Companies across all industries are in the midst of digital transformation, overhauling and improving both back-end operations and customer-facing strategies through the use of modern technologies. According to a CMO study with Econsultancy, successful and timely digital transformation within a company requires every tier of leadership to be invested in change, including board members, C-suite, upper-level management and mid-lower level management.
Successful buy-in from all levels of a company ensures that digital transformation will be supported with crucial resources. However, digital transformation is not just about updating systems and forms of communication. The way that employees embrace new systems and approach customers are key aspects of transformation and need their buy-in in order to succeed.
Getting employees to buy into digital transformation can be difficult, especially if people fear that it will make their jobs harder. The following three ways to encourage digital transformation buy-in can empower workforces and create a greater return on investment in digital transformation efforts.
1. Back Up Your Strategy with Statistics
While there are many highly publicized digital transformation efforts currently being made around the world, company boards and directors still require proof of value for major decisions. According to Smart Insights, important statistics and topics that should be covered when presenting a digital transformation strategy include:
- An outline of your digital strategy phases and a realistic timeline for implementation.
- Examples of current company projects or competitor projects that demonstrate the benefits of transformation.
- Dependable data analytics that illustrate cost savings, profits, customer retention and more.
- Well-researched predictions concerning how the plan will change business operations and customer experience.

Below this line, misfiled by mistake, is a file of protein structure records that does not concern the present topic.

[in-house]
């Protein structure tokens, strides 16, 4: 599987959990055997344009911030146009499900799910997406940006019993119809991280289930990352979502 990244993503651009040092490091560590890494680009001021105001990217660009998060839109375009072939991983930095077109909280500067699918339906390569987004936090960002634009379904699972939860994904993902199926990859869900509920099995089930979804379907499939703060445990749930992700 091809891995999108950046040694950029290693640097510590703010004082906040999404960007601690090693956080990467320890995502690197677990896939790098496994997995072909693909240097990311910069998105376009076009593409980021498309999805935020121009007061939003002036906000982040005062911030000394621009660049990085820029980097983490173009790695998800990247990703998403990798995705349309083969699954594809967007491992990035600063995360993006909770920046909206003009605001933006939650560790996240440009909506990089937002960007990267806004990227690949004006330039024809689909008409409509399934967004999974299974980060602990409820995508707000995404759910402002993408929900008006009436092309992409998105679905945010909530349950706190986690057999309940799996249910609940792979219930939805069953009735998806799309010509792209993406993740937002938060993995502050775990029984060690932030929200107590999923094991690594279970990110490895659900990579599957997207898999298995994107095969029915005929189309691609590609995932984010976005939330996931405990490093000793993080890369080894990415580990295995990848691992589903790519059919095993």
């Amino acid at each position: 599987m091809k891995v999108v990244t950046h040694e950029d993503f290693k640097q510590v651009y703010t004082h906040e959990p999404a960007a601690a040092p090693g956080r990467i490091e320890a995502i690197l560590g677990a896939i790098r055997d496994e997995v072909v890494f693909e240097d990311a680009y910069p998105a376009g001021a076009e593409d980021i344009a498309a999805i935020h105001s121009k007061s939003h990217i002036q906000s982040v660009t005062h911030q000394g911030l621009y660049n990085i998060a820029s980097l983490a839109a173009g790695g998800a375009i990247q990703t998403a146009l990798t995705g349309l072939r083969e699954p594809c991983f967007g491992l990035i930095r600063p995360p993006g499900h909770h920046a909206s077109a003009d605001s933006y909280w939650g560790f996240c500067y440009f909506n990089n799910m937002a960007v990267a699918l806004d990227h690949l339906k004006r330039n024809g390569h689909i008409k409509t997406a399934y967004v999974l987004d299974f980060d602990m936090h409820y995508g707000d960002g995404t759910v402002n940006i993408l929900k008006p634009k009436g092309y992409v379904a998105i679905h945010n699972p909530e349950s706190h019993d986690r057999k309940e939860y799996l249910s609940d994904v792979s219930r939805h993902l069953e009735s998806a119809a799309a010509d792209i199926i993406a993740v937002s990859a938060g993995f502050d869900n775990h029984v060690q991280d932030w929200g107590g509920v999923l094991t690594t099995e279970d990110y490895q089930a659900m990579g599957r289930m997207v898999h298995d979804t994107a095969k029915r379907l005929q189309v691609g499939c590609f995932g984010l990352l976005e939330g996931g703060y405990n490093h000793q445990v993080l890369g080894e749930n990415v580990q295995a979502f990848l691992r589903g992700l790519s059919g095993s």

- A plan for measuring how the strategy impacts the business.
It is helpful to place your company’s potential transformation in the context of the larger marketplace, including showing how your changes can help reposition and improve standings in regards to competitors and target audiences. This includes measuring the results of your digital transformation efforts to show that the successes or shortcomings of the strategy will be fully understood after buy-in and approval.
2. Tailor Your Strategy Presentation to Each Audience
It is likely that your presentation of digital transformation, whether formal or informal, will be presented to different members of the company at various times. As such, it is important that these different discussions are tailored to the unique needs and planned improvements of each audience segment. Forbes highlights that employees need to understand how they will fit into the digital strategy, including how their jobs will be impacted and what the technology can do to help them work more efficiently.
According to Richard Lobo, SVP at Infosys, “people need to believe that this is the right thing,” so communicating the wins achieved through digital strategy and incentivizing continued usage of new technology and strategies after they have been implemented will help encourage both initial and continued buy-in. While illustrating how a digital transformation strategy will positively affect a department is a key aspect to finding employee buy-in, successful strategies should already have department-by-department plans in place to make the most of their transformation.
3. Start Small with Digital Transformation
Most companies undergo digital transformation by starting with a few aspects of their organization and moving on from there. This can be applied to how a customer service department contacts and collects information from consumers, the way that internal communication is handled through modern applications or the file systems used by a business. In any case, starting with specific use cases can prevent complications that discourage employees from buying into transformation and can provide concrete examples of how digital transformation will improve the business as a whole.
As discussed by Dialexa, these smaller efforts will prevent company executives from seeing digital transformation strategies as high risk. In doing so, those in charge of transformation efforts can try different approaches without creating major complications. This allows the rewards to outweigh the risks in the eyes of people throughout the company.
Moving Forward with Digital Transformation
According to a survey by Progress, 85% of enterprise decision makers believe that there is a two-year timeframe for making significant progress in digital transformation before there are negative effects regarding finances and competition. This timeframe should be seen as an incentive for embarking on the journey to digital transformation, as there can still be enough time to strengthen your company and embrace the benefits of transformation instead of feeling negative effects.